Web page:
A dispute between farmers and county commissioners in Oregon’s Columbia County over the rezoning of 837 acres of high-value farmland adjacent to the Port Westward Industrial Park presents land use officials a case of conflicting priorities.
It is a complicated case, but we side with farmers and conservationists who are concerned that further development won’t be compatible with local agriculture, fish and wildlife.
The property in question was purchased by the Port of Columbia County in 2010. It is adjacent to the Port Westward Industrial Park along the Columbia River. The land was zoned as “exclusive farm use,” or EFU, a designation intended to protect and preserve Oregon’s agriculture.
Port and county officials have made repeated attempts to rezone the land to attract new tenants that can utilize the port’s deepwater dock, which provides 4,000 feet of waterfront access for large cargo ships. Earlier this month the commissioners approved rezoning the land.
It is the third time since 2014 commissioners have approved the rezone. The decision was previously remanded twice by the Oregon Land Use Board of Appeals.
At the heart of the issue is a port with an undeniably attractive location for a variety of industries. Because of its location on the Columbia River, the port is self-scouring, meaning it never has to be dredged.
Portland General Electric already operates three gas-fired power plants at Port Westward. Global Partners Inc., a Massachusetts-based energy company, also manages a transloading facility to ship ethanol and biodiesel across the Pacific Ocean.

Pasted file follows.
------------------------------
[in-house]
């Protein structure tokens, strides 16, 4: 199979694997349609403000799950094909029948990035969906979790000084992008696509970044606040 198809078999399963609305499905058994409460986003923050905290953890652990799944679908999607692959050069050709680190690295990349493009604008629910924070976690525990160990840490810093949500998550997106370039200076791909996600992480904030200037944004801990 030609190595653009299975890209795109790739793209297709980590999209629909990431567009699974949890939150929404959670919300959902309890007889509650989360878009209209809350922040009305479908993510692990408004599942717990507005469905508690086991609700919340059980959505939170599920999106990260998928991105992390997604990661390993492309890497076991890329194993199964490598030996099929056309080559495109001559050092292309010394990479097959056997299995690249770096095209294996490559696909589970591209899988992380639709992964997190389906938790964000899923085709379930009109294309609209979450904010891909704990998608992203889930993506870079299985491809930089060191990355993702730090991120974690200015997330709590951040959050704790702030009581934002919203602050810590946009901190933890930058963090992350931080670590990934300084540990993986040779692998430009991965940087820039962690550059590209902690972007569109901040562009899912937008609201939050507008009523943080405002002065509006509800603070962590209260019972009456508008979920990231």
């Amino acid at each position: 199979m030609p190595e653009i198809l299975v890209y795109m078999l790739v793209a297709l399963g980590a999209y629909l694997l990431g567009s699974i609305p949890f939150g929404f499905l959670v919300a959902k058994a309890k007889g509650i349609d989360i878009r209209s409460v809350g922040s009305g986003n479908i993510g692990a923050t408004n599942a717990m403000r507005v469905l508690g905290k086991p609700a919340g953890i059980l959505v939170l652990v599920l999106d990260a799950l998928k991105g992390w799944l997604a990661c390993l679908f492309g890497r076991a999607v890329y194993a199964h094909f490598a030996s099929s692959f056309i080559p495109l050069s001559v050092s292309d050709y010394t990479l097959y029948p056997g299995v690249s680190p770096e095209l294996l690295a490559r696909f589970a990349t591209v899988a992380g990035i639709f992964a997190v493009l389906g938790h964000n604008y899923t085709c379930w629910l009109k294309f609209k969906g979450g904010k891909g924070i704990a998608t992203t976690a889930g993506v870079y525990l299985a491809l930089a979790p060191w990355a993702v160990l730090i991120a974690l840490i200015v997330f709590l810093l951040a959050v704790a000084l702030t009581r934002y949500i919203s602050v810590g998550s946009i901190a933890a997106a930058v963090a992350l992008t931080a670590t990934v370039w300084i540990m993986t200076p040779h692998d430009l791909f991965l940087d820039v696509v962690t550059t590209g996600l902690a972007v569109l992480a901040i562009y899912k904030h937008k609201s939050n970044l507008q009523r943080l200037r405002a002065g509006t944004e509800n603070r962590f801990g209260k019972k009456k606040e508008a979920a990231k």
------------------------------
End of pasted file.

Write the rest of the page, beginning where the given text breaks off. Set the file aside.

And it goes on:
Further development at the port could provide hundreds of jobs to the area.
Port officials say they have no particular potential industrial customer in mind, and are first trying to get the land rezoned before seeking out potential tenants.
However, Northwest Innovation Works, the company behind a rejected methanol refinery in Kalama, Wash., has a lease option that was approved by the port in 2019 to build a facility within part of the rezoned land at Port Westward, which has raised worries about the site becoming a hub for fossil fuels.
Opponents fear new fossil fuel developments may pollute the air and water, harming endangered salmon and contaminating farms within a vulnerable, low-lying area.
Farmers in the area depend on surface water for irrigation, and many worry a spill at the site would contaminate that source. Not all farmers in the area oppose the rezoning. But while they are confident development at the port won’t hurt their operations, it would in no way enhance them.
Port officials say they have answered LUBA’s questions about the proposal’s compatibility with surrounding farms and habitat. Opponents have promised another challenge.
We recognize that the site is supremely suited to development. Nonetheless, it should remain farmland.
High-value farmland is more than just a patch of ground with stuff planted on it. Once paved over and developed, it cannot be replaced. Columbia County should keep it producing food.